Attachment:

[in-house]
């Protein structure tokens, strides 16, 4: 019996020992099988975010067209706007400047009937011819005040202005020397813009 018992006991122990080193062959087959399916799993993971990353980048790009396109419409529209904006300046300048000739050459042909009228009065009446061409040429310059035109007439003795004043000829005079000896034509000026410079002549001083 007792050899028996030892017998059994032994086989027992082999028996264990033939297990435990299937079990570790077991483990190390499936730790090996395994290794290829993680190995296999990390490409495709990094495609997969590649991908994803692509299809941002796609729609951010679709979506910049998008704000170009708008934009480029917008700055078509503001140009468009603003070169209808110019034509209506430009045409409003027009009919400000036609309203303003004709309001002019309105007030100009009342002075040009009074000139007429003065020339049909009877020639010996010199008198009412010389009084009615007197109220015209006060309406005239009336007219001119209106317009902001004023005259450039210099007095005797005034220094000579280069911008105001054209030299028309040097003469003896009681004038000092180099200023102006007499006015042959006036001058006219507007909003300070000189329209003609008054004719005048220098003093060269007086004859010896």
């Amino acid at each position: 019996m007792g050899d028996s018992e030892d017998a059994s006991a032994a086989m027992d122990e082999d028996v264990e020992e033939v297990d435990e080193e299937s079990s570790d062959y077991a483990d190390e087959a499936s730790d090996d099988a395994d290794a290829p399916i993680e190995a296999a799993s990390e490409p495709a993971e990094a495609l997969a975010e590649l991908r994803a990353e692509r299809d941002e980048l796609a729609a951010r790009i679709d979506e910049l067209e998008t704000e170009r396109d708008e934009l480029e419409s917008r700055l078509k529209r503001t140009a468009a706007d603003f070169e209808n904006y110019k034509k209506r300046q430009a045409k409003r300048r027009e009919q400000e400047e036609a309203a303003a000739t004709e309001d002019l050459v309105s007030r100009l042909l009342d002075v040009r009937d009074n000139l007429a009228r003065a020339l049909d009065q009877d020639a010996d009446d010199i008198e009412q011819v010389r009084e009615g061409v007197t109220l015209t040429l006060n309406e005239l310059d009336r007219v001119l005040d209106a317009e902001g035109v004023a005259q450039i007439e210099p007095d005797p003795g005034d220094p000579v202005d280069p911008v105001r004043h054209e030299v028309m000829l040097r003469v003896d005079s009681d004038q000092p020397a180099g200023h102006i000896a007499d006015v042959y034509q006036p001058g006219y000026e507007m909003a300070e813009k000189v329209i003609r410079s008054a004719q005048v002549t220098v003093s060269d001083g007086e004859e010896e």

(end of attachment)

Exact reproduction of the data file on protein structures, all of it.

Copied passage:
[in-house]
């Protein structure tokens, strides 16, 4: 019996020992099988975010067209706007400047009937011819005040202005020397813009 018992006991122990080193062959087959399916799993993971990353980048790009396109419409529209904006300046300048000739050459042909009228009065009446061409040429310059035109007439003795004043000829005079000896034509000026410079002549001083 007792050899028996030892017998059994032994086989027992082999028996264990033939297990435990299937079990570790077991483990190390499936730790090996395994290794290829993680190995296999990390490409495709990094495609997969590649991908994803692509299809941002796609729609951010679709979506910049998008704000170009708008934009480029917008700055078509503001140009468009603003070169209808110019034509209506430009045409409003027009009919400000036609309203303003004709309001002019309105007030100009009342002075040009009074000139007429003065020339049909009877020639010996010199008198009412010389009084009615007197109220015209006060309406005239009336007219001119209106317009902001004023005259450039210099007095005797005034220094000579280069911008105001054209030299028309040097003469003896009681004038000092180099200023102006007499006015042959006036001058006219507007909003300070000189329209003609008054004719005048220098003093060269007086004859010896």
């Amino acid at each position: 019996m007792g050899d028996s018992e030892d017998a059994s006991a032994a086989m027992d122990e082999d028996v264990e020992e033939v297990d435990e080193e299937s079990s570790d062959y077991a483990d190390e087959a499936s730790d090996d099988a395994d290794a290829p399916i993680e190995a296999a799993s990390e490409p495709a993971e990094a495609l997969a975010e590649l991908r994803a990353e692509r299809d941002e980048l796609a729609a951010r790009i679709d979506e910049l067209e998008t704000e170009r396109d708008e934009l480029e419409s917008r700055l078509k529209r503001t140009a468009a706007d603003f070169e209808n904006y110019k034509k209506r300046q430009a045409k409003r300048r027009e009919q400000e400047e036609a309203a303003a000739t004709e309001d002019l050459v309105s007030r100009l042909l009342d002075v040009r009937d009074n000139l007429a009228r003065a020339l049909d009065q009877d020639a010996d009446d010199i008198e009412q011819v010389r009084e009615g061409v007197t109220l015209t040429l006060n309406e005239l310059d009336r007219v001119l005040d209106a317009e902001g035109v004023a005259q450039i007439e210099p007095d005797p003795g005034d220094p000579v202005d280069p911008v105001r004043h054209e030299v028309m000829l040097r003469v003896d005079s009681d004038q000092p020397a180099g200023h102006i000896a007499d006015v042959y034509q006036p001058g006219y000026e507007m909003a300070e813009k000189v329209i003609r410079s008054a004719q005048v002549t220098v003093s060269d001083g007086e004859e010896e």